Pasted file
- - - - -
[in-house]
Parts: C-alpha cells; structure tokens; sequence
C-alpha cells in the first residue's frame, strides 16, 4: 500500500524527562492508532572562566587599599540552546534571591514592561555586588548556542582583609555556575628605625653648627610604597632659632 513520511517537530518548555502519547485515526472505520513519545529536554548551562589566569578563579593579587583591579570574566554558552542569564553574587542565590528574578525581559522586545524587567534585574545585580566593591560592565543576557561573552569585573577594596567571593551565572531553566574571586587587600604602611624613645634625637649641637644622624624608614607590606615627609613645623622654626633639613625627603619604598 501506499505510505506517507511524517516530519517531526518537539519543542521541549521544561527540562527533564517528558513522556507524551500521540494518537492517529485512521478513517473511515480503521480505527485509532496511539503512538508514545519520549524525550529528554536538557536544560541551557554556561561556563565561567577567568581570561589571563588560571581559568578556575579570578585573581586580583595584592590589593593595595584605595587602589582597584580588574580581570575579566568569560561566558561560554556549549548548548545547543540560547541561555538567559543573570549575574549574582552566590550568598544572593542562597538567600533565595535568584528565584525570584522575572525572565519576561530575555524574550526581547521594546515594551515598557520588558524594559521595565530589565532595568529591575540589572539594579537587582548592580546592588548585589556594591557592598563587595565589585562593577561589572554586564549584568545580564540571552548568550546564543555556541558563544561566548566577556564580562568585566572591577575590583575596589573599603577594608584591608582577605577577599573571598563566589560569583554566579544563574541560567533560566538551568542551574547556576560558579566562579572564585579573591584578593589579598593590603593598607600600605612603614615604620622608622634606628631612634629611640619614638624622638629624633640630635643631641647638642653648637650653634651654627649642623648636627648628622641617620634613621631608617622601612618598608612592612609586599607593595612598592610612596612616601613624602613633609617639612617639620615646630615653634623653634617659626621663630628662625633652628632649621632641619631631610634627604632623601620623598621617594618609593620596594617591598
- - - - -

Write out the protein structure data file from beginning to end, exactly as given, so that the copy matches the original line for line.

[in-house]
Parts: C-alpha cells; structure tokens; sequence
C-alpha cells in the first residue's frame, strides 16, 4: 500500500524527562492508532572562566587599599540552546534571591514592561555586588548556542582583609555556575628605625653648627610604597632659632 513520511517537530518548555502519547485515526472505520513519545529536554548551562589566569578563579593579587583591579570574566554558552542569564553574587542565590528574578525581559522586545524587567534585574545585580566593591560592565543576557561573552569585573577594596567571593551565572531553566574571586587587600604602611624613645634625637649641637644622624624608614607590606615627609613645623622654626633639613625627603619604598 501506499505510505506517507511524517516530519517531526518537539519543542521541549521544561527540562527533564517528558513522556507524551500521540494518537492517529485512521478513517473511515480503521480505527485509532496511539503512538508514545519520549524525550529528554536538557536544560541551557554556561561556563565561567577567568581570561589571563588560571581559568578556575579570578585573581586580583595584592590589593593595595584605595587602589582597584580588574580581570575579566568569560561566558561560554556549549548548548545547543540560547541561555538567559543573570549575574549574582552566590550568598544572593542562597538567600533565595535568584528565584525570584522575572525572565519576561530575555524574550526581547521594546515594551515598557520588558524594559521595565530589565532595568529591575540589572539594579537587582548592580546592588548585589556594591557592598563587595565589585562593577561589572554586564549584568545580564540571552548568550546564543555556541558563544561566548566577556564580562568585566572591577575590583575596589573599603577594608584591608582577605577577599573571598563566589560569583554566579544563574541560567533560566538551568542551574547556576560558579566562579572564585579573591584578593589579598593590603593598607600600605612603614615604620622608622634606628631612634629611640619614638624622638629624633640630635643631641647638642653648637650653634651654627649642623648636627648628622641617620634613621631608617622601612618598608612592612609586599607593595612598592610612596612616601613624602613633609617639612617639620615646630615653634623653634617659626621663630628662625633652628632649621632641619631631610634627604632623601620623598621617594618609593620596594617591598